National Lakeshore provides more than 45 miles of trails to explore

2013-08-29T00:00:00Z 2013-08-29T23:25:08Z National Lakeshore provides more than 45 miles of trails to exploreChristine Bryant Times Correspondent
August 29, 2013 12:00 am  • 

Research shows walking benefits both the body and the mind, and the Northwest Indiana region is full of parks, trails and nature preserves that highlight the beauty and diverse landscape of the area. Throughout the summer in Home and Garden, the Times will highlight some of the best places to walk and enjoy the unique topography this region has to offer.

One of the most well known jewels of the region is the Indiana Dunes National Lakeshore.

Because of its vast size, however, knowing where to go for the best walking opportunities can be just as challenging as some of the terrain itself.

"Because the National Lakeshore is so large at 15,000 acres, with 15 miles of beach and over 45 miles of trails, we recommend people stop at the park's visitor center first," said Bruce Rowe, supervisory park ranger and public information officer. "You can talk to a park ranger at the information desk and learn what trails, beach areas, biking trails or even historic sites may interest you most."

While it is difficult to pick just one area that's great for walking, Rowe said there's many possibilities - giving visitors a new experience each time they visit the national park.

"The section of beach at Central Avenue access is a popular spot for enjoying a leisurely sunset walk, while the beech-maple forest behind the Chellberg Farm makes for a great woodland hike," he said.

If someone is looking for more of a challenge, Rowe said the new Miller Woods trail from the Douglas Center to the beach takes visitors through a spectacular mix of interdunal ponds and Black Oak savanna.

For those who enjoy bird watching while walking, Rowe suggests the Great Marsh Trail - an excellent place for spotting a wide variety of birds ranging from Great Blue Herons to Sand Hill Cranes.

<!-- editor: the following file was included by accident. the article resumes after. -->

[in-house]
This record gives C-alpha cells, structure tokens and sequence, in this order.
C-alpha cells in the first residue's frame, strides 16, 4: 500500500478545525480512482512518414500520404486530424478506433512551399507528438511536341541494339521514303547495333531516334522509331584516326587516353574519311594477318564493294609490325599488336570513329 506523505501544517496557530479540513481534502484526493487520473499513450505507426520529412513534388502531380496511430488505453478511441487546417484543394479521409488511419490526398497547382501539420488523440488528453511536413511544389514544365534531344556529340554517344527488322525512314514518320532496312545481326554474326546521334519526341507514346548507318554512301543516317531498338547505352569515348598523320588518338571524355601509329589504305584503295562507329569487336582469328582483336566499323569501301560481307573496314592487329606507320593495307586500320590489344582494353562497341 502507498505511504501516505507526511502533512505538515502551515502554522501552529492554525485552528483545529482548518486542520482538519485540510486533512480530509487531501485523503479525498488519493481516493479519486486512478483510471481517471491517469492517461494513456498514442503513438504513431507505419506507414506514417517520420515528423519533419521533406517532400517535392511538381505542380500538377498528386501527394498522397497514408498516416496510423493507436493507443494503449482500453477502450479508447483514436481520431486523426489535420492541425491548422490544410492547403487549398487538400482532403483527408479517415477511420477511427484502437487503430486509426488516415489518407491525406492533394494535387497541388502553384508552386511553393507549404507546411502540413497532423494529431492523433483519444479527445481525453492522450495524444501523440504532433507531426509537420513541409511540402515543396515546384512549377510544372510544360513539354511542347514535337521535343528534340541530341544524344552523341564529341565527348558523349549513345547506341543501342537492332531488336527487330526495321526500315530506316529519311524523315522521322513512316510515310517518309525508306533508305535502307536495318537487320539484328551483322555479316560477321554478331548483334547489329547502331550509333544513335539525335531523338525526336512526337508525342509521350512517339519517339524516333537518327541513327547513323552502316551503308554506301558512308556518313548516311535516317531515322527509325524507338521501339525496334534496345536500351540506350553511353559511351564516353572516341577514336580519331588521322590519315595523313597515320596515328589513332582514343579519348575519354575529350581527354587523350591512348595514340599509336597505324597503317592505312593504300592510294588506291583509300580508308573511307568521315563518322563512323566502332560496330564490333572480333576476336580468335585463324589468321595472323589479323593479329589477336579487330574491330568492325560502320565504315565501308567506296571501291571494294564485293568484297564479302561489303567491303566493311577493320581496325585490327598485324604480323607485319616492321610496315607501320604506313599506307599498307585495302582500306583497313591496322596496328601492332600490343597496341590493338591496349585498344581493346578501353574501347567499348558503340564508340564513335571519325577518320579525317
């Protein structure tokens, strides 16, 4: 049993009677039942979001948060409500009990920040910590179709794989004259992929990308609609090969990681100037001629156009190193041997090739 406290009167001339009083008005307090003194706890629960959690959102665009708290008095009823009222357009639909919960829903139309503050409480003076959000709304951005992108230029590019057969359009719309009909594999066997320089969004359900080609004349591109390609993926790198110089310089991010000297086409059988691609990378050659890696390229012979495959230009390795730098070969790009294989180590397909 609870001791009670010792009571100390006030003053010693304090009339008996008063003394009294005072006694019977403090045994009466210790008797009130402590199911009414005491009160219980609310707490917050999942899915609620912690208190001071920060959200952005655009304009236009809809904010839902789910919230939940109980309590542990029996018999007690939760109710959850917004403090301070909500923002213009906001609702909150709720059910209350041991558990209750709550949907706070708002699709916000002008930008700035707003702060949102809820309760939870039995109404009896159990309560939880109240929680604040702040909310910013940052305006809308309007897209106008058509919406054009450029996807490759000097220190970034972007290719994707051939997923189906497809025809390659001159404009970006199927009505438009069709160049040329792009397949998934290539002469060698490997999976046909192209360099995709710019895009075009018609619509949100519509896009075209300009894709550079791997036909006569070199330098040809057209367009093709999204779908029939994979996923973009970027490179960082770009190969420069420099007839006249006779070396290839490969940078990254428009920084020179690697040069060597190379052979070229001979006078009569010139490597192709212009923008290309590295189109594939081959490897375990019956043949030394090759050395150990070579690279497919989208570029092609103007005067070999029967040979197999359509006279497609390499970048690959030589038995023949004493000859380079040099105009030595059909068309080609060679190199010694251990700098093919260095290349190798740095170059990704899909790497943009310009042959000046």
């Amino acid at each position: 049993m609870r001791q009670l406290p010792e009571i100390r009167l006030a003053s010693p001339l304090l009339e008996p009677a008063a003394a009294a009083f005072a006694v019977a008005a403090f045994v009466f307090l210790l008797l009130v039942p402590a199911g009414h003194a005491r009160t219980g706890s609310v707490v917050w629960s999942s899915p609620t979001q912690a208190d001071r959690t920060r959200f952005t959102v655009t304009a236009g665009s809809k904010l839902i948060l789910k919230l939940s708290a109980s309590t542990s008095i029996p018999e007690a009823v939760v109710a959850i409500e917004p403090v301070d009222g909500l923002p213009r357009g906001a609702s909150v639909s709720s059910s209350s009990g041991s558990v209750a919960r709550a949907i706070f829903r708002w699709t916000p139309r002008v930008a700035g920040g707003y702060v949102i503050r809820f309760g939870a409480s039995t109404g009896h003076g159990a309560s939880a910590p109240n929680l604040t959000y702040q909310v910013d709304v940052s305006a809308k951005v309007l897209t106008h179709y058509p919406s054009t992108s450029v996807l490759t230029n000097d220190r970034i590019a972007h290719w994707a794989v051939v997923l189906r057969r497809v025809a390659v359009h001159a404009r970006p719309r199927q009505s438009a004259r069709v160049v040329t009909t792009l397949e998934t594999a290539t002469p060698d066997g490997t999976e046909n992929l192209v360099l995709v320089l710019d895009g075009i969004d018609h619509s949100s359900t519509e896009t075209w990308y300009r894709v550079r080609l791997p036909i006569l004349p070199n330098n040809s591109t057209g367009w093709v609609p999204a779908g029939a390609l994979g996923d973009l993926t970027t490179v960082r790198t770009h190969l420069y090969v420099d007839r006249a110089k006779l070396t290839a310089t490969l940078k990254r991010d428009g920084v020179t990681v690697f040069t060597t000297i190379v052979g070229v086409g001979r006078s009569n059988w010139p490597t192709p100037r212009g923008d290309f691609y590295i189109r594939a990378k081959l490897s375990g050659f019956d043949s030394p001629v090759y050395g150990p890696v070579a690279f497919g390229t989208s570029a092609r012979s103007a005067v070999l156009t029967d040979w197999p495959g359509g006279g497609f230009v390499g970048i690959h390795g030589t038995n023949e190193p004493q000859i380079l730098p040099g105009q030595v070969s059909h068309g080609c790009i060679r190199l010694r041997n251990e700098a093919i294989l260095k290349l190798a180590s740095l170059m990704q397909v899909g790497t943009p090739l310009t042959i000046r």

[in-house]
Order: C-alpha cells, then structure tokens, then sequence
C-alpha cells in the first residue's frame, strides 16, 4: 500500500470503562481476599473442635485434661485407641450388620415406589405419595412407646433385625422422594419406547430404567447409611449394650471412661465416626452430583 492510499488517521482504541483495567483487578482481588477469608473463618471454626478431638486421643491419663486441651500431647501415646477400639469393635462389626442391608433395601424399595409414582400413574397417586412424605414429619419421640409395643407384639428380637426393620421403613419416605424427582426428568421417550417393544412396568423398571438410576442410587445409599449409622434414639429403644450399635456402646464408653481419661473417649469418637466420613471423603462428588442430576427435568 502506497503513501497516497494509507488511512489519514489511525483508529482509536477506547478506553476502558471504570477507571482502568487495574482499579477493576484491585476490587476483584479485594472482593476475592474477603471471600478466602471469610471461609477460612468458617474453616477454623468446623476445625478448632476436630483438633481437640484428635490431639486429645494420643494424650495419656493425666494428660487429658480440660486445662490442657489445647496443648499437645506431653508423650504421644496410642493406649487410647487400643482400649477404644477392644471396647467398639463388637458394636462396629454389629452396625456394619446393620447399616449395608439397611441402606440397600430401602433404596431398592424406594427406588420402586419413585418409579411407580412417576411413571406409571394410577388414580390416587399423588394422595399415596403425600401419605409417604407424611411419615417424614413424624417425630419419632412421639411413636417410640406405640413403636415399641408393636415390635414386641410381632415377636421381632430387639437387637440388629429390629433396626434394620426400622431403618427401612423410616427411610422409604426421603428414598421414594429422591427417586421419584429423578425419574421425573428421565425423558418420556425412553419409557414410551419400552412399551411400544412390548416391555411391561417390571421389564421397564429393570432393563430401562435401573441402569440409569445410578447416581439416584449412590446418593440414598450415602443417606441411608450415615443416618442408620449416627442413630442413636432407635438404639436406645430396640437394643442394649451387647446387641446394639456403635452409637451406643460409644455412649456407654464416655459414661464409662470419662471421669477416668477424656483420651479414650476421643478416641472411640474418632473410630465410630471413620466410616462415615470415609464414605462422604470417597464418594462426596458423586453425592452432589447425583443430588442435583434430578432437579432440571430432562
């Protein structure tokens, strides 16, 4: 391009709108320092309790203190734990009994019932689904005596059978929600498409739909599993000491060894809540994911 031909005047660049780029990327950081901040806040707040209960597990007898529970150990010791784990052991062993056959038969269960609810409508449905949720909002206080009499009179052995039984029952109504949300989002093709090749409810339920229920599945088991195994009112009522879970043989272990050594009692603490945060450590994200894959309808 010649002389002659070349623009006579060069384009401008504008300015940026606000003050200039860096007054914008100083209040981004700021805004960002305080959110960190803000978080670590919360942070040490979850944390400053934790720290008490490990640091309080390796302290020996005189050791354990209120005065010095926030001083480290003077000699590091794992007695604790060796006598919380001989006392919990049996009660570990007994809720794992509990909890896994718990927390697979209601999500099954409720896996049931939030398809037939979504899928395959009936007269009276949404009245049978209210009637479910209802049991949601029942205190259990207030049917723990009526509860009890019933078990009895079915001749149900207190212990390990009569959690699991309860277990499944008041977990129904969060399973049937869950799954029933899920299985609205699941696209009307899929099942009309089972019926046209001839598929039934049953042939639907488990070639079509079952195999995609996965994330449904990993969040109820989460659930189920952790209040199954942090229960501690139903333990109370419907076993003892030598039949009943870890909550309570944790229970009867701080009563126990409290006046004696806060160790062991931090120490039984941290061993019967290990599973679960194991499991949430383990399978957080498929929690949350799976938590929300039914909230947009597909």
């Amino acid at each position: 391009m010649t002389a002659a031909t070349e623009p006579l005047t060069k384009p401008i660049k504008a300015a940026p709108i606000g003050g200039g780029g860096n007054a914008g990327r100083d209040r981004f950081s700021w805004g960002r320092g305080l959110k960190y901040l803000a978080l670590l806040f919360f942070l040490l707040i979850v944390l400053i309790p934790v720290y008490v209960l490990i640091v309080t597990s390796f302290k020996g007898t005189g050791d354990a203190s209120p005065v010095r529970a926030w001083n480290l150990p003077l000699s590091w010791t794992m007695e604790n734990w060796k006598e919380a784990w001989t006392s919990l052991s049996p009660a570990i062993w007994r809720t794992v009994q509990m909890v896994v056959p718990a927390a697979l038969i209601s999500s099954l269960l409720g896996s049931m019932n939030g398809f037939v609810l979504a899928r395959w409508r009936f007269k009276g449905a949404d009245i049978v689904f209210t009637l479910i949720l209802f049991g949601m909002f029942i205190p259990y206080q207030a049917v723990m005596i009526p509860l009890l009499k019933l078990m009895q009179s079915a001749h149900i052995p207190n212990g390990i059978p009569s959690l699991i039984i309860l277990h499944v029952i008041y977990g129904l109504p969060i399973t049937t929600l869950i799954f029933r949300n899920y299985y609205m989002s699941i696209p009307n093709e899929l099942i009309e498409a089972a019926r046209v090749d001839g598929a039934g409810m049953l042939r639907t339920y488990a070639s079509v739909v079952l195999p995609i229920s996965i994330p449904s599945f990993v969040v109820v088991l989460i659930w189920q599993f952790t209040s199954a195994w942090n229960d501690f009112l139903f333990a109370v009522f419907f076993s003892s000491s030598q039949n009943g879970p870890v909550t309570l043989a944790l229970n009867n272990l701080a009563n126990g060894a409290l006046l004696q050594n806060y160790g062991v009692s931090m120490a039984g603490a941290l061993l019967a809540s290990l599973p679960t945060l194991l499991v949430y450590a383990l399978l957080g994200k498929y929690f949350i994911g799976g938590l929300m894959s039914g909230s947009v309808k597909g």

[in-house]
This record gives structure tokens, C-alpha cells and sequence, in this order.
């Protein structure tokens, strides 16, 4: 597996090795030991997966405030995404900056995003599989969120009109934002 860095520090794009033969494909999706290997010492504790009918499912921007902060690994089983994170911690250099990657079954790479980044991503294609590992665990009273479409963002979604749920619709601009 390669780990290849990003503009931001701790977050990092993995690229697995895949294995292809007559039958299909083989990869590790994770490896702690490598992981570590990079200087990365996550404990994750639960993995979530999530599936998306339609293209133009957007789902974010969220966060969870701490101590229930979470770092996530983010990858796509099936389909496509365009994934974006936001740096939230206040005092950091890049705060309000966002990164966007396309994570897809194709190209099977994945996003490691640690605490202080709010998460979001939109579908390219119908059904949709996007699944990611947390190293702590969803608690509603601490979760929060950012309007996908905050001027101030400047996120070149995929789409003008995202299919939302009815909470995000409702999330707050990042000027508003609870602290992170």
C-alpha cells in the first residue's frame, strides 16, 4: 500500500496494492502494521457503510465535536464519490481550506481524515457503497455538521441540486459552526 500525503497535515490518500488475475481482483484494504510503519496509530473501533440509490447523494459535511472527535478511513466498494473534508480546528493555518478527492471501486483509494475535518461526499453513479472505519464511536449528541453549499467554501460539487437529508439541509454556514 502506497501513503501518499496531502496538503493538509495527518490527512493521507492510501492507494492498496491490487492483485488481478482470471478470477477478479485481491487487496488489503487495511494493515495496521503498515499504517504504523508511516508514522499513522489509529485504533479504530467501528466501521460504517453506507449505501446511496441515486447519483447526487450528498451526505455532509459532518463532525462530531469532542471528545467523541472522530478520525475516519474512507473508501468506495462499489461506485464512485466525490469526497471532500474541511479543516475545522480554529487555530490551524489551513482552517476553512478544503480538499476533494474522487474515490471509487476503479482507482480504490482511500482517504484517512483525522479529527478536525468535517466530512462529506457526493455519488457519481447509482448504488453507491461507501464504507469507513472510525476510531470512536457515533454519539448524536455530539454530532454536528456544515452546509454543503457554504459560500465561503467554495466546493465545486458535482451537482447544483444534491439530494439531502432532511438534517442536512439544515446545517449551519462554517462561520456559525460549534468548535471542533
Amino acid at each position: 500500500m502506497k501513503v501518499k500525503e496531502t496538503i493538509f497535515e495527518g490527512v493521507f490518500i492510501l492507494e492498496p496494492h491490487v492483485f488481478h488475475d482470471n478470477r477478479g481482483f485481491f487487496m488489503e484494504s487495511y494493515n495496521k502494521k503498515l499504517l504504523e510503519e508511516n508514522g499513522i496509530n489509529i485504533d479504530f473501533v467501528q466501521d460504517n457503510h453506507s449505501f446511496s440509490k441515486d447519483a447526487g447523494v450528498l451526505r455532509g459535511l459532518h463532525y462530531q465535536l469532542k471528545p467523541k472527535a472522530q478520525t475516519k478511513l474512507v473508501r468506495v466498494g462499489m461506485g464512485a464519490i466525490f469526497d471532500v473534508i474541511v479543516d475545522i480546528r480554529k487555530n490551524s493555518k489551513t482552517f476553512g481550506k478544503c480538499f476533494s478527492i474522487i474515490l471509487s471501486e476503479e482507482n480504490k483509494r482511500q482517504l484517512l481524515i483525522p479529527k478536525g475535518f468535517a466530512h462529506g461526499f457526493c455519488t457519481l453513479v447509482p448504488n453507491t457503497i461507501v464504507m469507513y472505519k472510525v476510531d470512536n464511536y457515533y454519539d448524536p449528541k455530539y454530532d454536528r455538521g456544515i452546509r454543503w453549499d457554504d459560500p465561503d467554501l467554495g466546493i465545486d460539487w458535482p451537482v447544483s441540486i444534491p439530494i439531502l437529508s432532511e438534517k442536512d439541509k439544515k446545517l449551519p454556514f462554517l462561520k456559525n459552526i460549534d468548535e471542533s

"Along the lakeshore, the Portage Lakefront area has become a popular place to look for migrating waterfowl in the spring and fall," he said.

If you plan in advance, you can contact a ranger and visit the Pinhook Bog.

"Bogs, like Pinhook, are relics of our glacial past," Rowe said. "Acidic conditions have resulted in a glacial lake that is now completely covered by a floating mat of sphagnum moss."

Growing on the moss now, he said, are carnivorous and other plants that can survive in this unique habitat.

"Because it is such a fragile habitat, Pinhook Bog can only be visited when a ranger is present," Rowe said. "Contact the park visitor center to find out when the bog is open and for directions."

Other areas of interest include walking through the tall grasses of Mnoke Prairie, visiting historic Chellberg Farm and exploring the dunes that range in size from over 125 feet high to short marram grass topped dunes.

No matter which area of the Indiana Dunes visitors choose to visit, Rowe said they will see a wide variety of plants and wildlife. In fact, the National Lakeshore has more than 1,100 different species of plants.

"You can even find prickly pear cactus growing near arctic bearberry in some dune areas," he said. "But this diversity is more a reflection of the incredible diversity of habitats found here."

In the fall, he said, raptors such as red-tailed hawks can often be seen migrating, while the winter will occasionally treat birdwatchers with a snowy owl spotting.

The Indiana Dunes National Lakeshore Visitor Center is located at 1215 N. State Road 49, Porter.

For more information, call (219) 926-7561 or go to

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